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The conceptions of traffic safety among young male drivers

By: Reima Lehtimaki, Ph.D.

Date: Tuesday, 24. July 2007

This is a summary of a doctoral thesis published in 2001. The original thesis is available online. Reima Lehtimaki works with the traffic safety group, Autor Oy, in Helsinki, Finland.

The conceptions of traffic safety were analysed among young male drivers trained through driving schools or by individual permit. The researcher found that young male drivers trained by individual permit conceive that road traffic always involves potential for damage. Young male drivers trained in driving schools accordingly believe that they can influence safety by using their skills.

Young drivers, however, have lots of deficiencies in their control of driving, which they see as completely chance incidents or unpredictable events. These chance incidents are brief moments of personal chaos. The schooled drivers seemed to analyse traffic incidents conceptually, reporting unpredictable incidents which involved some familiar phenomena--such as elk or deer on the roadway. Despite this analysis, they did not report correct countermeasures very well. The abilities of drivers could be deduced from their reports on chance and unpredictable incidents.

The very brief driving school curriculum introduces concepts which the learner has to assimilate in its intermediate phase without any mentoring or tutoring. The young men also grope for alternatives and test them, which obviously results in experiment and risk-taking in traffic, particularly because the concepts to be assimilated and the legislation both direct the young men to these deplorable actions.

This relates to the general finding that the young men experience a risk-taking phase commencing at the age of 18 - 19 years. By contrast, the thinking of young women and master drivers leads directly to a solution. As the young men pass the risk-taking phase, they will also become firm and steady drivers. Safe methods of assimilating traffic concepts without the risk-taking phase have to be produced for the young men.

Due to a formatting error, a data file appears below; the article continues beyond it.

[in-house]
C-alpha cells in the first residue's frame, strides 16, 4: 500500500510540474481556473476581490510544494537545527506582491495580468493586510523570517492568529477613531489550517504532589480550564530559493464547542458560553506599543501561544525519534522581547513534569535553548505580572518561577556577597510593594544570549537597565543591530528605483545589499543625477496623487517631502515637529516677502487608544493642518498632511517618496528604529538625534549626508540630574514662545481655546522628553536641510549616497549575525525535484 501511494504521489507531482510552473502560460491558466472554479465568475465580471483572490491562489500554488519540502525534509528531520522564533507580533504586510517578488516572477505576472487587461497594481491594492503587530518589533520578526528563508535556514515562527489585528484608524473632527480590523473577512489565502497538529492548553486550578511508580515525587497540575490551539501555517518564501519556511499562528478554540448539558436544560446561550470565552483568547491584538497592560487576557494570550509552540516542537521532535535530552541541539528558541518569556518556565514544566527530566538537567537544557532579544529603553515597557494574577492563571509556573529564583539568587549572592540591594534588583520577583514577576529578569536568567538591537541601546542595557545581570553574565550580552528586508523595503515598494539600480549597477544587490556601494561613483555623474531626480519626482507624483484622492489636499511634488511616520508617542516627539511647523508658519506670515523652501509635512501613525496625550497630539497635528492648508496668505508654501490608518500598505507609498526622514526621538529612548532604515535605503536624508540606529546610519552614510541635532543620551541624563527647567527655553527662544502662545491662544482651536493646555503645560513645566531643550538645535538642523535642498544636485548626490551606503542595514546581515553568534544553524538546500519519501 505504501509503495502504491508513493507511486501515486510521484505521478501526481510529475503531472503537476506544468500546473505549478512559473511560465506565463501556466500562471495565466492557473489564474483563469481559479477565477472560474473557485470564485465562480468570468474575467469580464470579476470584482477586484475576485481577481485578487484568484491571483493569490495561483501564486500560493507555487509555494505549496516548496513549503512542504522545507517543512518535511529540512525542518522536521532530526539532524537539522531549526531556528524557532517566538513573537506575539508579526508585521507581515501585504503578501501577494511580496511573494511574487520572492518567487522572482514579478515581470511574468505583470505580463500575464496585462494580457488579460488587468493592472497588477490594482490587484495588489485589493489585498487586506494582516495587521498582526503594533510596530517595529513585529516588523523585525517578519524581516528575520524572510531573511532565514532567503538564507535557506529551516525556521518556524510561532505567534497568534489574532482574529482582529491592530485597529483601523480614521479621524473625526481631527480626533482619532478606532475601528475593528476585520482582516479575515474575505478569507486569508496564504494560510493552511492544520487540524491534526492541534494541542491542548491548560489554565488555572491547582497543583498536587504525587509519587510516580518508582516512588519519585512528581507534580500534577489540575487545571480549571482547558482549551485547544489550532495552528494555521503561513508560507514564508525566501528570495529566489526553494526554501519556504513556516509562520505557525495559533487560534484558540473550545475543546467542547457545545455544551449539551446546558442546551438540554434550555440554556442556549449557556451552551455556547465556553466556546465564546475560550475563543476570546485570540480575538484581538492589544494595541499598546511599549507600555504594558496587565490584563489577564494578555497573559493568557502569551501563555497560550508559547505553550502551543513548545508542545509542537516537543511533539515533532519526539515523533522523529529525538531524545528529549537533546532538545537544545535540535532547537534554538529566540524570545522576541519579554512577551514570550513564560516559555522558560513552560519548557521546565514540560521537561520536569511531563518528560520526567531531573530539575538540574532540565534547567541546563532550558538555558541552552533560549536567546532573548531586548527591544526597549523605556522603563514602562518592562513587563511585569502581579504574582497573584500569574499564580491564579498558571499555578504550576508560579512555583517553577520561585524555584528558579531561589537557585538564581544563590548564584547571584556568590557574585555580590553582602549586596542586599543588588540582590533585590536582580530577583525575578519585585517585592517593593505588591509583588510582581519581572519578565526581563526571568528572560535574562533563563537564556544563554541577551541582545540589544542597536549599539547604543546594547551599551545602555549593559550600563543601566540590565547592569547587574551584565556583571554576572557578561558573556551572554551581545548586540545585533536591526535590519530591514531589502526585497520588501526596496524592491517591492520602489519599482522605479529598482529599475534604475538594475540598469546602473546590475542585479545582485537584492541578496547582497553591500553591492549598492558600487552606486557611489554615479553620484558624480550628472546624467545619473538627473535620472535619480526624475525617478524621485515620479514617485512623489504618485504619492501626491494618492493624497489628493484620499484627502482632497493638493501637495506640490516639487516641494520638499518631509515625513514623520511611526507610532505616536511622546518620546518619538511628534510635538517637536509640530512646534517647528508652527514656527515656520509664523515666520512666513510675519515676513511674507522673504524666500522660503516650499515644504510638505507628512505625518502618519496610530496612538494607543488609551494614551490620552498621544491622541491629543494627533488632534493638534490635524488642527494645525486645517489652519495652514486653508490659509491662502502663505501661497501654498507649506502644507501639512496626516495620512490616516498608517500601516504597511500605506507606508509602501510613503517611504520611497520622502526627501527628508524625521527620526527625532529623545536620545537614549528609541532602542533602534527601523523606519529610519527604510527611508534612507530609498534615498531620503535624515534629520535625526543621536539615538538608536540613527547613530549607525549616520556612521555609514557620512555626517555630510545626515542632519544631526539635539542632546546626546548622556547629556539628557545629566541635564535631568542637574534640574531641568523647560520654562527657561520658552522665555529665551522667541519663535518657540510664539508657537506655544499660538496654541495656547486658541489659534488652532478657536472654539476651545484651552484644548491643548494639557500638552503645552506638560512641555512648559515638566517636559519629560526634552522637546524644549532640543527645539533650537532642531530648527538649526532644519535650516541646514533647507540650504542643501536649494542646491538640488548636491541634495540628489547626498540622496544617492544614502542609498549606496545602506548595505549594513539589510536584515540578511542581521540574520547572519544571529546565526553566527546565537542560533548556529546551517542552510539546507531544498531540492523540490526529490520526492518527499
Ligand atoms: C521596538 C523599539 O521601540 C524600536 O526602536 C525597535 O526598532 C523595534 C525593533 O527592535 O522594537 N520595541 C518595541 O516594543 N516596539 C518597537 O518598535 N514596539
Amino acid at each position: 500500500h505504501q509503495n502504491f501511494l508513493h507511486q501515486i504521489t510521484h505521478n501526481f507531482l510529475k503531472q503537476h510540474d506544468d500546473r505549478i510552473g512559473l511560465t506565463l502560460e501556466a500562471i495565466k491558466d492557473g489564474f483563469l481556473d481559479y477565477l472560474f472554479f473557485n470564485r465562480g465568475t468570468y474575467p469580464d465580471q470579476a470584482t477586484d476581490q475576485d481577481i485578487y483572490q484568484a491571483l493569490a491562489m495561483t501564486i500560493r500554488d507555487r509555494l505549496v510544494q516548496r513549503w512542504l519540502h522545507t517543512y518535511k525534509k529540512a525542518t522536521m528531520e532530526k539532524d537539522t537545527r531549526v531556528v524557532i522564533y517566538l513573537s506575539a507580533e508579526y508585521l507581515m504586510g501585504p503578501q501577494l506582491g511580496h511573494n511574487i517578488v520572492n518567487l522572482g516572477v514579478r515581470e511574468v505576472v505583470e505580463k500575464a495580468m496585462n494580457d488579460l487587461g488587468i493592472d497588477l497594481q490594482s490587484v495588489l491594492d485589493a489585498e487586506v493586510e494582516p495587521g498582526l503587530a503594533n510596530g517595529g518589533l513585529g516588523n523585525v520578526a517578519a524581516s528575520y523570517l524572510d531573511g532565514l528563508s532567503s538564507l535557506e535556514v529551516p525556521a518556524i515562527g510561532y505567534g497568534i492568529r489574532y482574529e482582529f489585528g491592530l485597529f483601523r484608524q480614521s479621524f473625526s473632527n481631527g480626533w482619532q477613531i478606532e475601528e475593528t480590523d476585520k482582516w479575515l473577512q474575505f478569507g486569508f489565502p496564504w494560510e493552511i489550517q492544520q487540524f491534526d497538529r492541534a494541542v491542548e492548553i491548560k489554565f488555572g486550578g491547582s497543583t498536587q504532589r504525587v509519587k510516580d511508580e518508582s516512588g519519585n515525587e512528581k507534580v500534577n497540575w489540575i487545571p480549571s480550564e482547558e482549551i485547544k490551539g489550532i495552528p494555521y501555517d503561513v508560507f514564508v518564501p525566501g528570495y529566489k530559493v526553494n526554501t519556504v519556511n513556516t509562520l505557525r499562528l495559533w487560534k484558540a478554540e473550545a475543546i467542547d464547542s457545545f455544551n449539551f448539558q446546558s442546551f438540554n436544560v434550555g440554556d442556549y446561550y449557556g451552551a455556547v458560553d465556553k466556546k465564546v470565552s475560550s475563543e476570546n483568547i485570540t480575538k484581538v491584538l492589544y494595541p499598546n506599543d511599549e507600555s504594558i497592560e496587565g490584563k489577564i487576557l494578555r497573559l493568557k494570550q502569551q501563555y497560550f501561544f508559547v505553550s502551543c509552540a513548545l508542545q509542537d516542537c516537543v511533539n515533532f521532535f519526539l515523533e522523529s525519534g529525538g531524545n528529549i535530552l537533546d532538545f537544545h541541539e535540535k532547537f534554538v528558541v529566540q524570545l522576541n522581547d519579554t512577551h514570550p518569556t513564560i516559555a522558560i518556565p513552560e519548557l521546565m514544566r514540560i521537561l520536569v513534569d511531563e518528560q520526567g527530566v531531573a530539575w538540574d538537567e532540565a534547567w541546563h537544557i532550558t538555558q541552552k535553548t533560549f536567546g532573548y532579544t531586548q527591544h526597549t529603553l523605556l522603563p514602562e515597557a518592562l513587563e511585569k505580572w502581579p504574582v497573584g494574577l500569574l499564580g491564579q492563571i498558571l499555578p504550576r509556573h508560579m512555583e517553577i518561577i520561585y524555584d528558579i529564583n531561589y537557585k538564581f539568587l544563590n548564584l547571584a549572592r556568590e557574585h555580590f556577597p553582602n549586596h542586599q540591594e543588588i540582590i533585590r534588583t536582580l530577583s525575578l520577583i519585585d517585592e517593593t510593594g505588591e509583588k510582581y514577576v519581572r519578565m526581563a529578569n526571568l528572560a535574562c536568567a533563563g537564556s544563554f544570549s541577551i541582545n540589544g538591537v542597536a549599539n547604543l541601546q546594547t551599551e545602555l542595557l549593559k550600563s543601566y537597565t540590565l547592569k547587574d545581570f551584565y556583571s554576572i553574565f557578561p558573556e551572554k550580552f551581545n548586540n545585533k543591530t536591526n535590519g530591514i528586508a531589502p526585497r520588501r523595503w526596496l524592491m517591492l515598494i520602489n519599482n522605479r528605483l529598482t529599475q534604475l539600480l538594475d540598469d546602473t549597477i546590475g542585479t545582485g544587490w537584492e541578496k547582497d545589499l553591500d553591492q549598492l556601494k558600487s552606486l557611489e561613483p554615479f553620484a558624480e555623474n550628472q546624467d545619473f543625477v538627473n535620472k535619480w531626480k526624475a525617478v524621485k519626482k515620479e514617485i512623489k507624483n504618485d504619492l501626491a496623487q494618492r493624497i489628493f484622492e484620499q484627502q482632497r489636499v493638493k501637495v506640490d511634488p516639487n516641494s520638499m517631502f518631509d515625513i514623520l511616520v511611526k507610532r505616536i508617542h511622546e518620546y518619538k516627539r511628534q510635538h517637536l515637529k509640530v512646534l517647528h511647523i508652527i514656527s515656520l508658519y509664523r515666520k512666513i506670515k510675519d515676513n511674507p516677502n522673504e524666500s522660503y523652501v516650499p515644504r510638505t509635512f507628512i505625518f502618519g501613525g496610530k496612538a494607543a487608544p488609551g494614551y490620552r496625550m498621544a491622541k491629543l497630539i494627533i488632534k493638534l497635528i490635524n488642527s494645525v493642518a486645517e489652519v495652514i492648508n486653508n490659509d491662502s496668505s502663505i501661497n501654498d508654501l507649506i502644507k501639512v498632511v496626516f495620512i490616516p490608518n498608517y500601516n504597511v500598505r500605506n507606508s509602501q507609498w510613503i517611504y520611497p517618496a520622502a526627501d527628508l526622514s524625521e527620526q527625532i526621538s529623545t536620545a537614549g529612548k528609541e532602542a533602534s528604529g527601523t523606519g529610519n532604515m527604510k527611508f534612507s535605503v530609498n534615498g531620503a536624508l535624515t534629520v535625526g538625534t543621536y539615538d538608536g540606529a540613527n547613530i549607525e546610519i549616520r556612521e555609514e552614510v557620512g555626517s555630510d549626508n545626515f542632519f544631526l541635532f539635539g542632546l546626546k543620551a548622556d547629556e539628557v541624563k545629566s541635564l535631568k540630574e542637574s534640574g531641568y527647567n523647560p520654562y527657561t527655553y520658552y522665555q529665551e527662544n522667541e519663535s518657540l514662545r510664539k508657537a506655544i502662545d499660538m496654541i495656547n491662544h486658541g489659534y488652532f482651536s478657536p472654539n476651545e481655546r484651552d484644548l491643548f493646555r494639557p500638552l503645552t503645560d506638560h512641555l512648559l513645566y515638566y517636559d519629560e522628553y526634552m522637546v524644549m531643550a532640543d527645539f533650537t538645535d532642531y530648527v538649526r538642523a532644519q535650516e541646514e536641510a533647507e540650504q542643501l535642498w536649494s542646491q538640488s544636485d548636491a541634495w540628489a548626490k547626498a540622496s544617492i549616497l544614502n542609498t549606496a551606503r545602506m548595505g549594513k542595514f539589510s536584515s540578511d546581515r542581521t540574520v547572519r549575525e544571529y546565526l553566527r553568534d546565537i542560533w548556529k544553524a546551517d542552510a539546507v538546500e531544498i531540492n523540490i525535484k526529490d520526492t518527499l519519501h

The drivers created maxims for themselves which account for traffic incidents and direct their performance. There are too many road rules to be of assistance to drivers in rapidly changing situations. The basic notion of the road rules and maxims is that traffic is always dangerous. Individual road rules do not manifest themselves as such in the maxims but do help to resolve the incident after damage has been done. Learning to drive a car concerns the creation of such maxims.

Traffic safety and driver training are an intrinsic part of a young adult's adaptation to traffic society. This process has to be supported and throughout life. While the elements of driving ability can be dealt with by contemporary official training, the adoption of the safety skills really depends on family and peers as well as trial and error.

This study is based on a comprehensive literature review of traffic safety and driver training. It was an attempt to understand young male drivers. The main method was a conceptional analysis focused on summaries of 34 interviews.

This study contributes to discussion of the following topics:

Traffic safety and driver training

The anticipation resources of drivers

Legal topics

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All Comments (3)

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P lawson,

I'm with Lehtimaki, a 'positive driving culture' is the way forward. good work.


A useful awareness and guidelines to teens and young drivers.A careless driving might lead you to graveyard.Hands up for your work.....


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